The History of Advertising

By Gabriella Corvese

Magazines bombarded readers with advertisements for a multitude of products, and Harper’s Weekly was no exception. As American mass production expanded in the 19th century, manufacturing companies needed to sell everything from soap to cocoa. Americans transitioned from customers of craftspeople to consumers of these products, with publications like Harper’s Weekly displaying the numerous — and slightly overwhelming — options for goods that eventually became “material representations of that transition.”

Strasser, Susan. Satisfaction Guaranteed. Washington, DC: Smithsonian Books, 1989. 5.

Harper’s Weekly, 1887

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Americans did not know their children needed Quaker Oats until Quaker Oats told them so. The emergence of consumer products in the early 20th century motivated advertisers to not only promote the product, but also to connect the product to new social and cultural needs. Though Quaker Oats are not exactly a basic human need, the advertisement presents them as an important and necessary part of a child’s growth.

Strasser, Susan. Satisfaction Guaranteed. Washington, DC: Smithsonian Books, 1989.

Newspaper, 1900

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According to Kellogg’s, there is no better indicator of a good mother than a happy child. As America grew modern after World War I, advertisements tried to emotionally connect with consumers in reaction to an overly complex and depersonalized society. Child satisfaction and presentable parenting meant buying products designed to please — in this case, those that snap, crackle and pop.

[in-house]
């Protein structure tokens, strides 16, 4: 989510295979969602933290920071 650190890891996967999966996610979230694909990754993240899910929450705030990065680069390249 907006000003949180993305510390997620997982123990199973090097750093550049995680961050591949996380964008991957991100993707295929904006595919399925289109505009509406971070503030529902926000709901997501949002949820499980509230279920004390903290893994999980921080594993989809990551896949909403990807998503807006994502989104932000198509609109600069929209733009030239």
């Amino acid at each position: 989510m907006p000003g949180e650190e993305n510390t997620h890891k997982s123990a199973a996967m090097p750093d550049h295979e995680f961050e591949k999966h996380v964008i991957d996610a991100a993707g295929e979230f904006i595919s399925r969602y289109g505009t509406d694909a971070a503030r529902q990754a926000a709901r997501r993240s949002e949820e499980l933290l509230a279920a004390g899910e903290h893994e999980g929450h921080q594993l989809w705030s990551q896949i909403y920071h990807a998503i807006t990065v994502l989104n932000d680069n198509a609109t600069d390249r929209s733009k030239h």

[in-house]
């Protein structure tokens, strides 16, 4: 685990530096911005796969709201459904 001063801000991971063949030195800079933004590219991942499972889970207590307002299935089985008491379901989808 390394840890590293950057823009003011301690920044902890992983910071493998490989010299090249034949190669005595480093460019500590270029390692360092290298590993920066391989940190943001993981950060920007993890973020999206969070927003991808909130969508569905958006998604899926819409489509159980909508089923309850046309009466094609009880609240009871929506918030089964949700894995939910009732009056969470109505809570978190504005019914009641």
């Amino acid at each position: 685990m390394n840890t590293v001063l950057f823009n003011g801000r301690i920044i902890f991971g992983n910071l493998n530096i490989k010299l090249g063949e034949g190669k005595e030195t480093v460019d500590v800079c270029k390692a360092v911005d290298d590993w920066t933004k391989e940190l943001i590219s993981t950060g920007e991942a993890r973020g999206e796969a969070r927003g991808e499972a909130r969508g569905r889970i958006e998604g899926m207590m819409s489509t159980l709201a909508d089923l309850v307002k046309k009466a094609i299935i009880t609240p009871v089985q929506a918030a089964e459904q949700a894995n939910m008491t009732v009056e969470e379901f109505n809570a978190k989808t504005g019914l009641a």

Marchand, Roland. Advertising the American Dream. Los Angeles: University of California Press, 1985.

1930

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Advertisements are for more than just consumer products, as seen in this World War II advertisement for American war bonds featuring a racist caricature of a Japanese soldier. Similar to prior advertisements, it appeals to the reader’s emotions, like propaganda that says “buy me and you will overcome the anxieties I have just reminded you about.” It aligns military success with buying war bonds through a simple message: to be a loyal American means being a consumer.

Schudson, Michael. Advertising, The Uneasy Persuasion. New York: Basic Books, 1984.

1944

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Though this Coca-Cola advertisement describes very little about the product at hand, the bright, circular logo on the right makes it instantly recognizable as a Coke ad. Over time, American goods became recognized as brands, associating a symbol and name with psychological recollection of a good. Coca-Cola was one of the first truly noticeable brands, with a public identity and so prominent that all this ad needs is the word “yes.”

Danesi, Marcel. Brands. London: Routledge, 2006.

1946, downloaded December 15, 2013.

http://www.flickr.com/photos/nationalmuseumofamericanhistory/6418777361/in/set-72157628030091162